Experiment1

Experiment1 - CHEM 241L: Solvent-Solvent Extraction and...

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CHEM 241L: Solvent-Solvent Extraction and Gas-Liquid Chromatography 30 1 Experiment 1 The Extraction of Ethanol from Alcoholic Beverages and the Analysis of this Extract by Gas-Liquid Chromatography Read Section 4-8 (Chapter 4), Section 5-3 (Chapter 5), Chapter 23, and Sections 24-1 and 24-3 (Chapter 24) in Harris (7 th ed.). Note: You need to bring your laptop to lab for both days of this experiment BACKGROUND & THEORY In this experiment students will be introduced to the use of solvent-solvent extraction and gas-liquid chromatography for the separation and analysis of complex mixtures. Specifically, students will extract the ethanol (CH 3 CH 2 OH) from a variety of alcoholic beverages and then use gas-liquid chromatography to qualitatively analyze the extract and quantitatively determine the amount of ethanol that was extracted from the beverage samples. By the end of this lab students will have learned how to perform a solvent-solvent extraction in order to remove a chemical compound from a complex mixture, will have gained hands on experience with the use of a gas chromatograph for chemical analysis, will have learned how to construct and use both standard calibration and standard addition plots, will have learned how to experimentally determine the partition coefficient of a solute molecule, and will have learned how to evaluate chromatographic peaks using integration methods. Reading Assignment
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CHEM 241L: Solvent-Solvent Extraction and Gas-Liquid Chromatography 31 Solvent-Solvent Extraction Many real world samples (soil, milk, beer, soda, drugs etc…) are complex mixtures containing a wide variety of chemical compounds. For instance, the alcoholic beverages you will be analyzing in this experiment contain alcohol, carbohydrates (sugars), proteins, and water. Because of the complex nature of most real world samples a direct analysis using one method is typically not feasible, due to the fact that some of the chemical compounds can interfere with the analysis. To avoid this problem it is often necessary to remove or isolate the compound of interest (the analyte ) from the rest of the chemical compounds in the sample (the sample matrix ). One way to accomplish this is to transfer the analyte from one solvent, which contains all the other compounds in the sample, to a second solvent in which only the analyte is soluble. This simple technique is called solvent-solvent extraction and it is based on differences in solubility of the analyte in different liquids. If the solvents are chosen correctly, the analyte can be extracted from one solvent to another because it is more soluble in the second solvent than the first. In addition, the remaining compounds in the sample matrix are not as soluble in the second solvent so they remain behind in the first solvent. One criteria that is necessary for solvent-solvent extraction to work is that the two solvents are not miscible (mix freely) with one another and thus form two separate and distinct layers or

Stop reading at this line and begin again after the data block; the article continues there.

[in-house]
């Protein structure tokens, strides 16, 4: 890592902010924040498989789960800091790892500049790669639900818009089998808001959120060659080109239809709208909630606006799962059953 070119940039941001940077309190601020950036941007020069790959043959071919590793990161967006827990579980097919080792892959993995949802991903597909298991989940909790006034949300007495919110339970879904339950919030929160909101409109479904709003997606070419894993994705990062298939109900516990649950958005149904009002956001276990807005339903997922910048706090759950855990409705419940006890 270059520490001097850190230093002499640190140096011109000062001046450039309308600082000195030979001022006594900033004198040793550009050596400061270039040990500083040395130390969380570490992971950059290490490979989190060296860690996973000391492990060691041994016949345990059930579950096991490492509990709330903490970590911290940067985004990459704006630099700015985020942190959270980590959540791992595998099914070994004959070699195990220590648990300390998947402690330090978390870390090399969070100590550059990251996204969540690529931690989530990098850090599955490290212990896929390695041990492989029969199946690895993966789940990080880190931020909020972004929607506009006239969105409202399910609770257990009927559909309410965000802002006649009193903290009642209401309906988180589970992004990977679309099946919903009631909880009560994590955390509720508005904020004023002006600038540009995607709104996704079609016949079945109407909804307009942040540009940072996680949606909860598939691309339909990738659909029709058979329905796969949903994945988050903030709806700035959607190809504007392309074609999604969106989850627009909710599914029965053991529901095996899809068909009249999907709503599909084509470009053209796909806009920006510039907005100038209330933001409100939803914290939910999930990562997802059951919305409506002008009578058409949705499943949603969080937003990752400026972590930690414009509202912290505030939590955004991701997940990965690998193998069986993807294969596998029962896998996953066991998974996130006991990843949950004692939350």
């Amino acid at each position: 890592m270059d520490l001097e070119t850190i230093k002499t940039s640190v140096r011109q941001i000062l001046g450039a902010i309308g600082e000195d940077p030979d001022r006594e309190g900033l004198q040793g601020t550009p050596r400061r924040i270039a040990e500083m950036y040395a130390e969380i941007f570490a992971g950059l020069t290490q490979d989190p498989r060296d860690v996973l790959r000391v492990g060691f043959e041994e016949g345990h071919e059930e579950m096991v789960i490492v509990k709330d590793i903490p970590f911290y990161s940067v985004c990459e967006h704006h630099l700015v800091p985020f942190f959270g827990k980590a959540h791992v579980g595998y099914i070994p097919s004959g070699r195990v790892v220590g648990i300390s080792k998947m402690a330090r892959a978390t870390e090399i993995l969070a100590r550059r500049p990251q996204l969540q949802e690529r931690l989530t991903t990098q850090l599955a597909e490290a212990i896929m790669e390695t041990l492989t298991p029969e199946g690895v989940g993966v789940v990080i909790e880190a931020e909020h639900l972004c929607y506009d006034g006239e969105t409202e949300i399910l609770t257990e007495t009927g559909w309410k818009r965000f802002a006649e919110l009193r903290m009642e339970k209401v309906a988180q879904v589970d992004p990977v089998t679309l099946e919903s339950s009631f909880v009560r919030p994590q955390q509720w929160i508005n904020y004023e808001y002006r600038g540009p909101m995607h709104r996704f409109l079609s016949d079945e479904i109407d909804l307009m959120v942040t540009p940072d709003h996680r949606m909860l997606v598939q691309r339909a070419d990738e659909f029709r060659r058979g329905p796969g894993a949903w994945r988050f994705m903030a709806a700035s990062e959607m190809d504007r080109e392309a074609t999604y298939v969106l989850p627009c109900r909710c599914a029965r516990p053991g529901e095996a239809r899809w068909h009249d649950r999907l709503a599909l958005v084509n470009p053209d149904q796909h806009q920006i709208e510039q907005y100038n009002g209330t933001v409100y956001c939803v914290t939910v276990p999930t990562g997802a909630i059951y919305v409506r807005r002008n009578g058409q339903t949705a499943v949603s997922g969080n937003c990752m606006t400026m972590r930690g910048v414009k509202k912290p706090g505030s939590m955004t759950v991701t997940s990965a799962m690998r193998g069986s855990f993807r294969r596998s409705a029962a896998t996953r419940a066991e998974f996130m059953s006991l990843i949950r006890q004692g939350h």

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Experiment1 - CHEM 241L: Solvent-Solvent Extraction and...

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